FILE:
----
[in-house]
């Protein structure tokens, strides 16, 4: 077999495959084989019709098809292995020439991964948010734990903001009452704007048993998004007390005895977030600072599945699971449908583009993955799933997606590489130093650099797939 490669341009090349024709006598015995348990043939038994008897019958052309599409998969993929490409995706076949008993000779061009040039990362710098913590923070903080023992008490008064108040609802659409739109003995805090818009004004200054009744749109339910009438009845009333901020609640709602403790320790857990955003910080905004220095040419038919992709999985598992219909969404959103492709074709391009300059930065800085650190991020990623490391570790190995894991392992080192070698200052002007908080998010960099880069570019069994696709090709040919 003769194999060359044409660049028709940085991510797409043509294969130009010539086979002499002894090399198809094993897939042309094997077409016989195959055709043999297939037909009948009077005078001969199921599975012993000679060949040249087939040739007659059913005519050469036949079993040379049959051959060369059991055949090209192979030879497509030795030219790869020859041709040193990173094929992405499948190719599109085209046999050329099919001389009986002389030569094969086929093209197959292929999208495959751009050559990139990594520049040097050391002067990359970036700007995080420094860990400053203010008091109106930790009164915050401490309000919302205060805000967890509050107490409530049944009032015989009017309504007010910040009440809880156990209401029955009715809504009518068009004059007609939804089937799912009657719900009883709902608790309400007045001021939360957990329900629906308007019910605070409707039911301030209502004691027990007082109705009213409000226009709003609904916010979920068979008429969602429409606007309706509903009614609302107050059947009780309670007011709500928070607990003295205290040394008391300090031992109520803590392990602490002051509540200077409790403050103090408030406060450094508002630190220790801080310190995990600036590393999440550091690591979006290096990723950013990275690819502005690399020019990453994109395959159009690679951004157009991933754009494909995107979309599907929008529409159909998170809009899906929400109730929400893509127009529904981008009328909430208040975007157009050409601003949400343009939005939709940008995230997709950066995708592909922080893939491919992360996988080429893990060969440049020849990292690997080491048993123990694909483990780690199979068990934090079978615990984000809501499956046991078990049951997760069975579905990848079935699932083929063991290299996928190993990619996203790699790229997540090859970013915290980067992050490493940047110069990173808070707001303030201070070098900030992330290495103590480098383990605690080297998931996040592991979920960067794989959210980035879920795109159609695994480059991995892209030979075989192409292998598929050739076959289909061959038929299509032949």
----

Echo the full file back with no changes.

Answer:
[in-house]
């Protein structure tokens, strides 16, 4: 077999495959084989019709098809292995020439991964948010734990903001009452704007048993998004007390005895977030600072599945699971449908583009993955799933997606590489130093650099797939 490669341009090349024709006598015995348990043939038994008897019958052309599409998969993929490409995706076949008993000779061009040039990362710098913590923070903080023992008490008064108040609802659409739109003995805090818009004004200054009744749109339910009438009845009333901020609640709602403790320790857990955003910080905004220095040419038919992709999985598992219909969404959103492709074709391009300059930065800085650190991020990623490391570790190995894991392992080192070698200052002007908080998010960099880069570019069994696709090709040919 003769194999060359044409660049028709940085991510797409043509294969130009010539086979002499002894090399198809094993897939042309094997077409016989195959055709043999297939037909009948009077005078001969199921599975012993000679060949040249087939040739007659059913005519050469036949079993040379049959051959060369059991055949090209192979030879497509030795030219790869020859041709040193990173094929992405499948190719599109085209046999050329099919001389009986002389030569094969086929093209197959292929999208495959751009050559990139990594520049040097050391002067990359970036700007995080420094860990400053203010008091109106930790009164915050401490309000919302205060805000967890509050107490409530049944009032015989009017309504007010910040009440809880156990209401029955009715809504009518068009004059007609939804089937799912009657719900009883709902608790309400007045001021939360957990329900629906308007019910605070409707039911301030209502004691027990007082109705009213409000226009709003609904916010979920068979008429969602429409606007309706509903009614609302107050059947009780309670007011709500928070607990003295205290040394008391300090031992109520803590392990602490002051509540200077409790403050103090408030406060450094508002630190220790801080310190995990600036590393999440550091690591979006290096990723950013990275690819502005690399020019990453994109395959159009690679951004157009991933754009494909995107979309599907929008529409159909998170809009899906929400109730929400893509127009529904981008009328909430208040975007157009050409601003949400343009939005939709940008995230997709950066995708592909922080893939491919992360996988080429893990060969440049020849990292690997080491048993123990694909483990780690199979068990934090079978615990984000809501499956046991078990049951997760069975579905990848079935699932083929063991290299996928190993990619996203790699790229997540090859970013915290980067992050490493940047110069990173808070707001303030201070070098900030992330290495103590480098383990605690080297998931996040592991979920960067794989959210980035879920795109159609695994480059991995892209030979075989192409292998598929050739076959289909061959038929299509032949």